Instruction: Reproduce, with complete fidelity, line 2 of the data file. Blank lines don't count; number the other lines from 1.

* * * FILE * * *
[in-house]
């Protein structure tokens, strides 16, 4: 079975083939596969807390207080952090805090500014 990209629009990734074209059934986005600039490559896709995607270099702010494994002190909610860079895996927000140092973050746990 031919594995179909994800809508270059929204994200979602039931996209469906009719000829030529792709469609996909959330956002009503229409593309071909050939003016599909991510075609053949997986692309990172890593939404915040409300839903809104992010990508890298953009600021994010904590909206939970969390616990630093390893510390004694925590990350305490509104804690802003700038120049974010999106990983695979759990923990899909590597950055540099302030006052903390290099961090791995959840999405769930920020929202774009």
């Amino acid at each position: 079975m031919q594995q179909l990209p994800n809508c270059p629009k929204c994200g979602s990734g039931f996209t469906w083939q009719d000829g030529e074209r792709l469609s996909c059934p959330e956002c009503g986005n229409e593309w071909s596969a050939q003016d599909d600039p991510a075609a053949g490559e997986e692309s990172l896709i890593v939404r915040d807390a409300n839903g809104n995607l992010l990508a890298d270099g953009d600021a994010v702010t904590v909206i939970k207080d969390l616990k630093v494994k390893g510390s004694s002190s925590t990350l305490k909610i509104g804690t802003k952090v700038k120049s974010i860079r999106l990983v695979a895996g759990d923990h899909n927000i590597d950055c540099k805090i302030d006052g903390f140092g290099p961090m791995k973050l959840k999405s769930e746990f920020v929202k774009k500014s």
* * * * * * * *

């Protein structure tokens, strides 16, 4: 079975083939596969807390207080952090805090500014 990209629009990734074209059934986005600039490559896709995607270099702010494994002190909610860079895996927000140092973050746990 031919594995179909994800809508270059929204994200979602039931996209469906009719000829030529792709469609996909959330956002009503229409593309071909050939003016599909991510075609053949997986692309990172890593939404915040409300839903809104992010990508890298953009600021994010904590909206939970969390616990630093390893510390004694925590990350305490509104804690802003700038120049974010999106990983695979759990923990899909590597950055540099302030006052903390290099961090791995959840999405769930920020929202774009």